Leonard A Lauder, The Whitney’s powerful honorary president initially opposed moving the museum downtown as too risky, insisting that the Whitney commit not to sell Breuer for 20 years. But Lauder eventually switched to and named the new location after him: the Leonard A. Lauder Building.

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“When the discussion started, it was before the High Line was completed, before Hudson Yards started and before a lot of the major building boom,” Lauder told the Times in 2016. Be a lone institution in a neighborhood that was waiting to happen. Well, it happens.”

Indeed, the Whitney in its new location has become an integral part of this neighborhood’s regeneration – helping to spur continued residential and commercial development in the area surrounding the High Line and Hudson Yards.

After Whitney’s departure, the Metropolitan Museum of Art leased the building for six years, presenting contemporary art at the Met Breuer. Among its noteworthy performances He was “Unfinished: Ideas Left Visible,” It displays artwork in various states of completion, as well as a Kerry James Marshall retrospective, “Mastry”.

The Met spent about $15 million updating it for Breuer – including a large sum on the restaurant – and cost the museum about $17 million a year to operate the building.

In 2021, the Met turned over the space to the Frick Group, which has used the building while its stunning 1914 mansion on Fifth Avenue undergoes renovation.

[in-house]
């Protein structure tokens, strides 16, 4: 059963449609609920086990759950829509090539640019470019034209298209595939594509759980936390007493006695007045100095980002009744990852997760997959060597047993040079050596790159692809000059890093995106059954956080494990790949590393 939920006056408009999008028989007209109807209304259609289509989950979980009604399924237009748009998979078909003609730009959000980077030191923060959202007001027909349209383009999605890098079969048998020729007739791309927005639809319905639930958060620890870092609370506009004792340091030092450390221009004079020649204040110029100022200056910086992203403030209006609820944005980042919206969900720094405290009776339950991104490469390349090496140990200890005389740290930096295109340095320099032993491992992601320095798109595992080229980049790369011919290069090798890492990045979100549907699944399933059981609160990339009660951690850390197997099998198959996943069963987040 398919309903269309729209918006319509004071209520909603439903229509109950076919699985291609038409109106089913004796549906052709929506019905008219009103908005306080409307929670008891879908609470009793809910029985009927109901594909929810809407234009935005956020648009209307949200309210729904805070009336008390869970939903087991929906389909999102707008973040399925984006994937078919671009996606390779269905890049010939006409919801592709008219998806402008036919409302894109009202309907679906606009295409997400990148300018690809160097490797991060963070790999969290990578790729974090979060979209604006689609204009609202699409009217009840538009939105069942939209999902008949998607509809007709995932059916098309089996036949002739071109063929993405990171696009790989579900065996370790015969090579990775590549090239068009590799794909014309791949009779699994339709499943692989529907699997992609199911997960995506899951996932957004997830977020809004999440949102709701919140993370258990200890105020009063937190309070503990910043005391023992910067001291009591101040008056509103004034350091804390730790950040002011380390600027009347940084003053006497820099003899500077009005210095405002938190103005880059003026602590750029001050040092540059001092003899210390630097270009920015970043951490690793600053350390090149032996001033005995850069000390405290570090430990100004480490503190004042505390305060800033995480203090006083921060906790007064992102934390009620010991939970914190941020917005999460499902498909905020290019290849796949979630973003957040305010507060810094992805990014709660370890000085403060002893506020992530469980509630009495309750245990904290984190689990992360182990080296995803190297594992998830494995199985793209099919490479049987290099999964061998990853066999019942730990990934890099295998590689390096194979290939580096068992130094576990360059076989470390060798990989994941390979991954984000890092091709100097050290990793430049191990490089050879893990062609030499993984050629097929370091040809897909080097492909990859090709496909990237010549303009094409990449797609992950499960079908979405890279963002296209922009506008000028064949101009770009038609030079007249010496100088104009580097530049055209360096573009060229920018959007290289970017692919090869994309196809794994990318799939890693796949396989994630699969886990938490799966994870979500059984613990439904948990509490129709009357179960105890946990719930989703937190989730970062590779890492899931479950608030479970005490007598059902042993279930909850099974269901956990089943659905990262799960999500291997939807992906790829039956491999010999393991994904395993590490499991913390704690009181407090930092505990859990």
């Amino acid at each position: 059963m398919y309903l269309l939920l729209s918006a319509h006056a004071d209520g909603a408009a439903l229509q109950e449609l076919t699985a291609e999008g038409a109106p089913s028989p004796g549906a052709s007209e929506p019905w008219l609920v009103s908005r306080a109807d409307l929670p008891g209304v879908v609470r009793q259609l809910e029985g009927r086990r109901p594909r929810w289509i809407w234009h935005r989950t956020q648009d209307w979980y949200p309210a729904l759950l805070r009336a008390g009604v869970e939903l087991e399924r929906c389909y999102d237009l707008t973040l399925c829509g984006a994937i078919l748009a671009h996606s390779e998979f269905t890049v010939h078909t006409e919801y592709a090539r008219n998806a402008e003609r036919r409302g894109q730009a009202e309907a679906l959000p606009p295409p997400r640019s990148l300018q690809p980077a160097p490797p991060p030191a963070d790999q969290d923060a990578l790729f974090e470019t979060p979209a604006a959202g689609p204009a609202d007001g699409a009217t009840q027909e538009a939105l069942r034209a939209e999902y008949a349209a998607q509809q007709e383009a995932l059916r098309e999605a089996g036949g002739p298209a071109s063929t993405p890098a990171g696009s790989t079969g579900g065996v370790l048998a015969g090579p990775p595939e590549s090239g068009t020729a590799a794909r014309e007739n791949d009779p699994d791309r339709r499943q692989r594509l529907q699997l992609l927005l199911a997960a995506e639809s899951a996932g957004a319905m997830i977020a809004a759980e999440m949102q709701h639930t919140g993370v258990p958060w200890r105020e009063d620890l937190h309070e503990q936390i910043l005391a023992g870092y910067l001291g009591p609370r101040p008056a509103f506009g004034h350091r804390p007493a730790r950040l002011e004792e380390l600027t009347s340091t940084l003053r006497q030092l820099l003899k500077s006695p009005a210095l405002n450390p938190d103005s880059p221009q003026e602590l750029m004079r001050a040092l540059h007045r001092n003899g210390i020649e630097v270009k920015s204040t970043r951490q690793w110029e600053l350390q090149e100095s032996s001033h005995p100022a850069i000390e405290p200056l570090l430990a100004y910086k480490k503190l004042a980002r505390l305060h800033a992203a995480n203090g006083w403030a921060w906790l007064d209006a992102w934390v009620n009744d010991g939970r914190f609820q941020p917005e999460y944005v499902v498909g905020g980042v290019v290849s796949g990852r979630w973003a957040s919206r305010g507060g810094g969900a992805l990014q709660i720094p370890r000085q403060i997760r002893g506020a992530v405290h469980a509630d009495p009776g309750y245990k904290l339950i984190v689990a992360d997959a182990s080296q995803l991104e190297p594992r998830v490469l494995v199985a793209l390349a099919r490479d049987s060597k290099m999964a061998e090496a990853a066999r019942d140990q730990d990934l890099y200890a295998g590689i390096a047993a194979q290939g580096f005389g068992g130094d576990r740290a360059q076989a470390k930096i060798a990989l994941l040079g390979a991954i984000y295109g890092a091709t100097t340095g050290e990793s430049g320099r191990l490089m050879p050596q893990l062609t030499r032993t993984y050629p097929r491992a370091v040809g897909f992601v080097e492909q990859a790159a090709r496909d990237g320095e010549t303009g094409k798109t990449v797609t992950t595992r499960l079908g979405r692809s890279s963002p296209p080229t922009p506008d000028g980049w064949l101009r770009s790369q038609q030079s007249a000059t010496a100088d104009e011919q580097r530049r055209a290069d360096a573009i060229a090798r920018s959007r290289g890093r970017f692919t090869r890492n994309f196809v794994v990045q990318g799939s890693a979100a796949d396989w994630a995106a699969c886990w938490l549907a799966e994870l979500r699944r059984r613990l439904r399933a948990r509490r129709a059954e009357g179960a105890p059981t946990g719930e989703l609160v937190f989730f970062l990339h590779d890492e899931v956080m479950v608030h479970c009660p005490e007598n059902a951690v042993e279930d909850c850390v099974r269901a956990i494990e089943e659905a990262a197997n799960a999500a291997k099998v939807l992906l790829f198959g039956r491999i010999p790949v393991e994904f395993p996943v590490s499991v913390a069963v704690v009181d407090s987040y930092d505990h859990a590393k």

Under Sotheby’s, the Breuer Building on East 75th Street will include gallery and exhibition space as well as an auction house. Whether the auction house will keep the underground restaurant remains to be determined.

Sotheby’s will take over the Breuer Building in September 2024, when Frick departs. Plan to move the following year.

The modernist building was designed by Breuer, a Hungarian-born architect who trained in the Bauhaus. Although many hate brooding on the block, they are solid Architecture, Breuer has become the perfect venue for displaying 20th- and 21st-century art and sculpture. “It combines form and function, beautifully,” Michael Kimmelman wrote in The New York Times in 2015. “Not only were the gallery floors functional and resilient. They were also private, polished and muscular, with lattice concrete ceilings. Outside and inside, the mix of gray granite conveys Concrete and slate supreme craftsmanship.”

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The Whitney Hotel, founded in 1930, opened in 1931 on West Eighth Street near Fifth Avenue. In 1954, the museum moved to an expanded location at 22 West 54th Street before moving to Breuer in 1966. Before deciding to pick up stakes and move downtown, Whitney contemplated several remodeling of the Breuer site, including expansions by Michael Graves, Rem Koolhaas and Renzo Piano.

In 2024, Sotheby’s opens new flagship showrooms in Hong Kong and Paris. Later this year, Sotheby’s will open Gantry Point In Long Island City, New York, a 240,000-square-foot facility for the handling and storage of artwork.

Sotheby’s will retain ownership of the headquarters it has occupied since 1980 at 1334 York Avenue – expanding it in 2019 – and where the company will continue to operate until it moves into the Breuer Building.

“I was so grateful that they thought we would be such great stewards of this building,” Stewart said of Whitney. “Open to the public, submission of art – the use of the building will be consistent with the reason it was built. There is a continuum.”